A parent who is a citizen of a country not party to the Hague Convention on international child abduction could attempt to obtain, in his country of origin, the custody of the children and ensure that no further relocation of the children could be done without their formal consent.  A ban on leaving the country generally cannot be canceled by a Swiss court, even if a conviction of the parent who committed the abduction has been pronounced. If a parent already has a court order giving them parental authority, or joint authority, of the child, they can try to get the recognition of the decision in the country in which the child has been abducted.  In this case, it is essential that they know the legal system of the country and it may be necessary for them to hire a lawyer there which will generate costs.  Our experience has shown that it is very rare to get results in this way.  If necessary, they can contact the Swiss representation abroad for a list of available lawyers.

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One of the parents has already taken the child to Switzerland

Removal of child from abroad to Switzerland

When a child is abducted in a State party to the 1980 Hague Convention and taken to Switzerland, the Federal Act on International Child Abduction (FAICA) is applied. The FAICA provides that the Central Authority, or competent court, order mediation or conciliation (art. 4 and 8 FAICA).  Also, a legal representative for the child must be appointed and will hear the child in person (art . 9).  If a parent has removed the child from Switzerland, the next chapter is relevant.

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The child has been taken abroad without the consent of the other parent

A parent has returned with the child to their home country without permission from the other parent

From a legal point of view, the parent has “abducted” the child if the (ex-) partner or the court has not authorized the departure.  The (ex-) partner can claim the return of the child by invoking the1980 Hague Convention on international child abduction. The parent also risks a criminal charge and international arrest warrant be issued, which exposes them to the risk of being arrested upon return to their country of origin.

Removal in a State party to the 1980 Hague Convention: proceedings under the Hague Convention on International Child Abduction

When a parent has lived in a state party to the 1980 Hague Convention and the other parent has made a return application, the Federal Central Authority shall file with the court having jurisdiction of the residence, an application for return of the child. The Central Authority represents the parent living abroad and generally refers to a lawyer for the procedure.

However, the other parent may demand the return of the child without resorting to the Central Authority by applying directly to the competent court.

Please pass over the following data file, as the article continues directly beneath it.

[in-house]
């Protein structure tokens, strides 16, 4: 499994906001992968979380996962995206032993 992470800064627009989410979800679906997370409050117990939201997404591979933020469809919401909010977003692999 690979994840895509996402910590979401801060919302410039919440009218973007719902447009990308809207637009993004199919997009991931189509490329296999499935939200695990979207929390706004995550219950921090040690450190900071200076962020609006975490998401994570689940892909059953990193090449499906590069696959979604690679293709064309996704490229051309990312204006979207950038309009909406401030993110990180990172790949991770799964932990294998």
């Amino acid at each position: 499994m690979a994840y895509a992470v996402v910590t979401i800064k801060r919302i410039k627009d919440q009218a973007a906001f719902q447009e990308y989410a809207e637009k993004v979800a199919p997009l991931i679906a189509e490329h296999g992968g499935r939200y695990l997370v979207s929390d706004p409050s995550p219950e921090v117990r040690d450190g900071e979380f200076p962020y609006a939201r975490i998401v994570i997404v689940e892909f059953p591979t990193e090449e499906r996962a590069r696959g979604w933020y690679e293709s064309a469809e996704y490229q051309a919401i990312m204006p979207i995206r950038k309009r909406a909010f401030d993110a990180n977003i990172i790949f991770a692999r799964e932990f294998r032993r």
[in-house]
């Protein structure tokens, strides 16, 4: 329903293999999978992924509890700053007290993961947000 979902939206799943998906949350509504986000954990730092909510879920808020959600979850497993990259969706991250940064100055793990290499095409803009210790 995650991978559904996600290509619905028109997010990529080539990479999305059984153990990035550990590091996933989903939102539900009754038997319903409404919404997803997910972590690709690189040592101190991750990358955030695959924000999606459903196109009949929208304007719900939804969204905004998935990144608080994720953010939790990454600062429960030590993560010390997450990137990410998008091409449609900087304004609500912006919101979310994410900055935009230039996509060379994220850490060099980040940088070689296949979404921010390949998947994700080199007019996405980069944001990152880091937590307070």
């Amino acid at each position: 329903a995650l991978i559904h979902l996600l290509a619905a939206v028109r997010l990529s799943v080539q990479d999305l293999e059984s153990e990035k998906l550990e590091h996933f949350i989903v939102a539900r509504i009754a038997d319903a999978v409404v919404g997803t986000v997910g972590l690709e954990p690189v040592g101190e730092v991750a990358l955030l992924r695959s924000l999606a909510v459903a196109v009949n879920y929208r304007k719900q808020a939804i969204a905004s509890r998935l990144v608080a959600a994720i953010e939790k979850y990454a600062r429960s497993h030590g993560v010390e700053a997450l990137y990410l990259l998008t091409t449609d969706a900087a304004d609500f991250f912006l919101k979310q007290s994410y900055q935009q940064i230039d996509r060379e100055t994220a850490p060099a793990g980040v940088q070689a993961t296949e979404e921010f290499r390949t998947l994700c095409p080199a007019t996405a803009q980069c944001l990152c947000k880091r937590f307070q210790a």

The court of the country in which the child has been taken, without the permission of the other parent, must order the return of the child, unless strict exceptions justify non return. These exceptions are defined in Article 13 of the 1980 Hague Convention.  Thus, the return of the child shall not be ordered where there is a serious risk that the return would expose the child to physical or psychological danger or when the child objects to the return.

Return order / Forced return

A return order concerns only the child and not the abducting parent. When a return order becomes enforceable, the competent authority must ensure that the abducted child returns back to his former place of residence. The competent authority or person in the country concerned (in Switzerland: a cantonal authority, sometimes in collaboration with the police) will pick up the child at home or elsewhere, in the presence of the other parent or a child protection service employee.

To avoid this painful process for your child, it is generally better, in their interest, to return your child voluntarily. We are at your disposal to help you best organize the return and find a solution that allows you to maintain regular contact with your child.

Important : Your child has the right to maintain contact with both parents. We recommend that you allow contact between your child and the other parent throughout the proceedings.

Amicable Settlement / Mediation

In principle there is always a way to find an amicable solution, either outside or within the framework of a legal procedure (including a 1980 Hague Convention procedure).  This is true even once a Hague procedure is over.  Many courts offer ways (often through lawyers) to attempt mediation even during a legal procedure.

It is important that parents choosing mediation know their rights, duties and legal aspects of an agreement.  It is therefore helpful that they ask a lawyer for advice and information especially in relation to the recognition and enforcement of mediation agreements from one country to another.